Artur Rubinstein (1887–1982) was arguably the greatest Chopin interpreter of the 20th century. You could bring up a small number of rival names, but I am inclined to agree with Max Wilcox, who produced most of these recordings and who told me many years ago, “Don’t look for better performances—you’re not going to find any.” Rubinstein combined a subtle, elegant rubato with a glowing piano tone and a fluid, soaring continuity of the melodic line that gave his Chopin playing a signature quality. His Chopin is Chopin (to paraphrase Yul Brynner as the Pharaoh). That he made nearly all of these recordings as an old man does not diminish their quality; he got better and better as he grew older, perhaps not in technique but in musical insight. I am almost inclined to say that you don’t need any other Chopin recordings than this set. (I said almost.) As for the audio quality, five of the ten discs appear to be close to, or identical to, Max Wilcox’s mid-1980s downmix of three channels to two, which sounded beautiful. The five other discs were “transferred by Maria Triana” (says the booklet), who obviously wasn’t there and doesn’t know what Rubinstein sounded like. She changed the balance so that the treble no longer has the singing, pellucid quality of the old mix and the bass is heavier. Everybody wants to make a difference, for better or worse. Maria notwithstanding, this is still an essential collection for those who don’t own the older CDs.
CD from Sony Classical
Ludwig van Beethoven: Piano Sonatas—No. 12 in A-flat Major, Op. 26; No. 9 in E Major, Op. 14 No. 1; No. 10 in G Major, Op. 14 No. 2; No. 15 in D Major, Op. 28 (“Pastorale”). Murray Perahia, piano. 88697326462 (recorded and released 2008).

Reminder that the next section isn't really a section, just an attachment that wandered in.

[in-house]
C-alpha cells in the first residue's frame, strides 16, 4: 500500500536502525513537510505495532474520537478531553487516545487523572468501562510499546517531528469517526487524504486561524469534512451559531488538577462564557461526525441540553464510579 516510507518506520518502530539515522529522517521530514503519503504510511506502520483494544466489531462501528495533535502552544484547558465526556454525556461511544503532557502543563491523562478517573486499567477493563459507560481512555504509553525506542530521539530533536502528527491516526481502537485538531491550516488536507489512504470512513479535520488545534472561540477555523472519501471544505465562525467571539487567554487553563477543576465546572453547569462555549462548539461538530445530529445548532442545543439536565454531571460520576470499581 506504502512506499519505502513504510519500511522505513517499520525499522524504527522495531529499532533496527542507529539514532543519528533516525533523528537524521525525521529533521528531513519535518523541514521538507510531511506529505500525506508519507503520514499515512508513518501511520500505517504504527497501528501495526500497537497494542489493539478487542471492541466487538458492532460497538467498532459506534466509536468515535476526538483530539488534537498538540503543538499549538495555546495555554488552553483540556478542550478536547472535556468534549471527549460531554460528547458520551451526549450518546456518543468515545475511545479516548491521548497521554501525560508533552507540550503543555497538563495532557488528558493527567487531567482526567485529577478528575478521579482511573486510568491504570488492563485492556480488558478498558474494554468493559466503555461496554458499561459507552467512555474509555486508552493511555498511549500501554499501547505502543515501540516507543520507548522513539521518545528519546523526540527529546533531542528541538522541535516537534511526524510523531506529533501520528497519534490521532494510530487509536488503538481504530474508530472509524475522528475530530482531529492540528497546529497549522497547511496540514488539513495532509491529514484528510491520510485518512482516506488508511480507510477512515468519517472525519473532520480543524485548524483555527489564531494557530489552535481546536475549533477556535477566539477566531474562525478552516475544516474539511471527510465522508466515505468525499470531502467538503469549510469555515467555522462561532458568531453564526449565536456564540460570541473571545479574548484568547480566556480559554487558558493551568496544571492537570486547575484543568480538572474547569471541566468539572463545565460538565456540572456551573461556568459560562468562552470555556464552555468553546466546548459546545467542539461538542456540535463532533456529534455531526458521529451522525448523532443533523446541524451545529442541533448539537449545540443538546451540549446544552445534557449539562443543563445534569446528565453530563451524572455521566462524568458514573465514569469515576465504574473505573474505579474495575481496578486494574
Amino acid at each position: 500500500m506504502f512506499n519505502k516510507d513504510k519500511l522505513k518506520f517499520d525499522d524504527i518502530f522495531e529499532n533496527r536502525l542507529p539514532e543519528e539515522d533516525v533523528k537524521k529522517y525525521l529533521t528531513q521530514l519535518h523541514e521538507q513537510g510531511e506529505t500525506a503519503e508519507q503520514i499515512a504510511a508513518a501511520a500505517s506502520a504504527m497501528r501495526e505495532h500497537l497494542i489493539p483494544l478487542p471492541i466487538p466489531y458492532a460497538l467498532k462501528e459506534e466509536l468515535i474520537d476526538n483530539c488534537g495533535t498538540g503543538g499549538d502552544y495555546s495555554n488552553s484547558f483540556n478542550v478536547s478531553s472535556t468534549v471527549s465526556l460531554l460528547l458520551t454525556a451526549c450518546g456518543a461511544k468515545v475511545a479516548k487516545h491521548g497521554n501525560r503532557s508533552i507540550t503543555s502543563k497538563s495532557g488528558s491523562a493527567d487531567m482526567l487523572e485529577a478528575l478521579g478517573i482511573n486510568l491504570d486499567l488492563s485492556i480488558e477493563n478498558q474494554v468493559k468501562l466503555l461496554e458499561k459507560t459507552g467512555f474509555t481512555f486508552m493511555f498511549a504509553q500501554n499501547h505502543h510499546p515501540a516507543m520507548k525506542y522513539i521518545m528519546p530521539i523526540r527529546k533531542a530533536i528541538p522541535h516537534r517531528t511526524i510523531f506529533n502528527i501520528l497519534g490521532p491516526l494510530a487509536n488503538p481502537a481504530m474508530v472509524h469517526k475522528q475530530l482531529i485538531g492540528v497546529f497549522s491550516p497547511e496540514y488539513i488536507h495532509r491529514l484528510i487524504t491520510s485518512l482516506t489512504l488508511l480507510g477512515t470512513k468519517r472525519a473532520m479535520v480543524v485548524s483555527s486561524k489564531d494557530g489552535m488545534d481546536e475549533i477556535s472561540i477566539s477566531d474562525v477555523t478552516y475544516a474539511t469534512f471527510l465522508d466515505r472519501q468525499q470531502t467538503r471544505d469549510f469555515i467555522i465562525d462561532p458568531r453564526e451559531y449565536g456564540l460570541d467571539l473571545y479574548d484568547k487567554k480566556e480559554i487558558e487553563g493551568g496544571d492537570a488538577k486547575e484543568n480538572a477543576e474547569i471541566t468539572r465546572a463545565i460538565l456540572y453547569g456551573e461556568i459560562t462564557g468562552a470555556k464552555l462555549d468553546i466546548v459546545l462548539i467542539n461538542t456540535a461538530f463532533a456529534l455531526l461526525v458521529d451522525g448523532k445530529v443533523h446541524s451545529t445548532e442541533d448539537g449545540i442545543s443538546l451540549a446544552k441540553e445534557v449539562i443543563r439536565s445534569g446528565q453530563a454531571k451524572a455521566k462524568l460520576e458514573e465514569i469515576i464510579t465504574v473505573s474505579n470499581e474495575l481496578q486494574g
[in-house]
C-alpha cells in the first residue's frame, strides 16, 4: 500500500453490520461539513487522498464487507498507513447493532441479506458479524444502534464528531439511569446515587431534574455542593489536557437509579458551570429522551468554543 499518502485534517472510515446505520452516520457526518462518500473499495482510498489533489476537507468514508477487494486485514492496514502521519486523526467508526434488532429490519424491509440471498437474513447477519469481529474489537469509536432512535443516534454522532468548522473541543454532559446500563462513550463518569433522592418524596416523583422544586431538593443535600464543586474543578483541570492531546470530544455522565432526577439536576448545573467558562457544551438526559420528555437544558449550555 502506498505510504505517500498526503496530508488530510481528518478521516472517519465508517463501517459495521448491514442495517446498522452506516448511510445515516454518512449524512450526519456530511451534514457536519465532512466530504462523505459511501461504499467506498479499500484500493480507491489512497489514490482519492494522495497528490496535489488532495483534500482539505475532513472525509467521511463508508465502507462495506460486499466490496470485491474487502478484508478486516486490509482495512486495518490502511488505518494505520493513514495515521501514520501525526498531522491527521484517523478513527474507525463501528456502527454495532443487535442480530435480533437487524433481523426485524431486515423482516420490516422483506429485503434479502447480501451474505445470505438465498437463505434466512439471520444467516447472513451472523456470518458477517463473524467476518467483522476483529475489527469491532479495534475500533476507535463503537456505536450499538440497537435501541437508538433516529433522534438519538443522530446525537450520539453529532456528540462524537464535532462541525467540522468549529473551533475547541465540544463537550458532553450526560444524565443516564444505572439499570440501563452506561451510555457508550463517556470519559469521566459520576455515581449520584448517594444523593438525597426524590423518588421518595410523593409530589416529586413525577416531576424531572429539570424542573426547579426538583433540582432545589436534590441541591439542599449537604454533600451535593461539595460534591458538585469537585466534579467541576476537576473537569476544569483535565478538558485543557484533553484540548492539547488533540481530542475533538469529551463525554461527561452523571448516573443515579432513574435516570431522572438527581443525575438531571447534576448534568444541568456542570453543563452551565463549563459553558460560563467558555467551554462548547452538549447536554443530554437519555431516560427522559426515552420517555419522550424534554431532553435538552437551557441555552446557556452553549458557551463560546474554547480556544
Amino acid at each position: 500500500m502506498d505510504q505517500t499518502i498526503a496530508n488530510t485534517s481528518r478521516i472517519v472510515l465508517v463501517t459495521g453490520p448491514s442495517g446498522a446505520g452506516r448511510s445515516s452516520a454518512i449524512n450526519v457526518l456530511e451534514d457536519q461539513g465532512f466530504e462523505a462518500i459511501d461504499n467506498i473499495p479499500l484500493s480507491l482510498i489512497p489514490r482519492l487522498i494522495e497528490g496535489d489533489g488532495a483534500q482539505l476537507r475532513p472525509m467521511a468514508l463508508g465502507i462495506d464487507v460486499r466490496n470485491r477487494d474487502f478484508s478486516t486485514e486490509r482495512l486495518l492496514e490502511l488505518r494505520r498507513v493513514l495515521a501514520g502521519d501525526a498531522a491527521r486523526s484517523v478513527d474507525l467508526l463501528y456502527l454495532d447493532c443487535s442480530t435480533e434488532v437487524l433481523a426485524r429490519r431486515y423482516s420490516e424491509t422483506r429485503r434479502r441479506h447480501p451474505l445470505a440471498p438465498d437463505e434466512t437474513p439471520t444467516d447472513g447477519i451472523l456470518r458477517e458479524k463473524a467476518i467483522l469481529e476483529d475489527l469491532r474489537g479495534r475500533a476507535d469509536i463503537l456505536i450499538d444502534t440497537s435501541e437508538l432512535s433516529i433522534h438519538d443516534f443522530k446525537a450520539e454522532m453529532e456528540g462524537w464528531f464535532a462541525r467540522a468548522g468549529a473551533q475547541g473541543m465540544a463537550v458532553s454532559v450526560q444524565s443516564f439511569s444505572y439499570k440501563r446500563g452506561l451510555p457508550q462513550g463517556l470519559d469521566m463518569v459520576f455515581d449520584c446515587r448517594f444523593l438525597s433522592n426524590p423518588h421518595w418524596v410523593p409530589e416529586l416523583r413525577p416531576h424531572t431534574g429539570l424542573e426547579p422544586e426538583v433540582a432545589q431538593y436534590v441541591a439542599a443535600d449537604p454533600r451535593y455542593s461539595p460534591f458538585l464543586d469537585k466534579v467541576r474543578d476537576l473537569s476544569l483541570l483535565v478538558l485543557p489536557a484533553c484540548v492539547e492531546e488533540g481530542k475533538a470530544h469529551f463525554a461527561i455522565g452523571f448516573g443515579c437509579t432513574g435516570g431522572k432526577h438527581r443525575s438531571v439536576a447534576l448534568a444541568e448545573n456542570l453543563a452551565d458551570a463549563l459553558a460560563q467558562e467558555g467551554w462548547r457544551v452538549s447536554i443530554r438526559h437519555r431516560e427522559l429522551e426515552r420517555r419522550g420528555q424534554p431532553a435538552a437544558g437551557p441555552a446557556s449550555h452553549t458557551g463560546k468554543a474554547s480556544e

There is no better Beethoven pianist alive today than Murray Perahia (when his temperamental thumb isn’t bothering him, that is). Here he plays four of Beethoven’s “lesser” piano sonatas, all in major keys. They are lesser only in comparison with some of the later sonatas, which are stupendous, the greatest ever. If any other composer had produced these four sonatas, he would still be considered a great master. Perahia plays them as perfectly—in tempo, articulation, transparency of detail, musicality—as is conceivable. On a scale of 1 to 10, this is an 11. The audio is excellent, a thoroughly up-to-date piano sound, maybe a bit too mellow for my taste—I would have liked a slightly more clangorous quality even better. Purely personal.
SACDs from Telarc
Giacomo Puccini: La Bohème. Norah Amsellem, Mimi; Marcus Haddock, Rodolfo; Georgia Jarman, Musetta; Fabio Capitanucci, Marcello; Denis Sedov, Colline; Christopher Schaldenbrand, Schaunard; Kevin Glavin, Benoit/Alcindoro; Atlanta Symphony Orchestra and Chorus, Robert Spano, conductor. 2SACD-60697 (2 SACDs, recorded 2007, 2008).
La Bohème is, according to most statistics, the most popular opera in the world; its recorded versions on 78, LP, CD, and DVD are beyond counting. That this recent live concert-hall recording from Atlanta isn’t the best-sung and best-played of all time is a certainty—but it might actually be the most subtly detailed theatrically and the best recorded. Not that it isn’t well sung and well played, also. All the singers are young or youngish ones on their way up, some of them perhaps to stardom; they sing most idiomatically and persuasively; and the Atlanta orchestra under Spano, a very fine conductor, plays beautifully and accurately. There’s not a thing wrong with this performance; it’s just that the competition is too fierce. The recorded sound is superb, perhaps the most realistic opera recording I’ve ever heard, with better front-to-back depth, localization, and transparency than seems to be possible in conventional opera-stage-and-orchestra-pit recordings. Again I could hear no significant difference between the PCM and DSD layers in sequential listening, instant A/B being impossible. The EQ may have been very slightly different. (As a footnote, I should add that my all-time favorite La Bohème is the 1946 mono recording conducted by Toscanini. It’s never even mentioned in present-day surveys, but it’s unique because of the incandescent orchestral performance and Jan Peerce’s singing as Rodolfo. Peerce didn’t quite have the voice of a Gigli, Björling, or Corelli, but under Toscanini he was inspired to sing way over his head and outperform them all. By chance, I overheard him discussing this particular recording in a Copenhagen fish restaurant in the 1960s. His comment on later recordings was “stereo, schmereo, not as good.”)
“Cameron Carpenter: Revolutionary.” Organ compositions and transcriptions of Bach, Carpenter, Chopin, Demessieux, Dupré, Horowitz, and Liszt. Cameron Carpenter, organ. SACD-60711 (recorded and released 2008).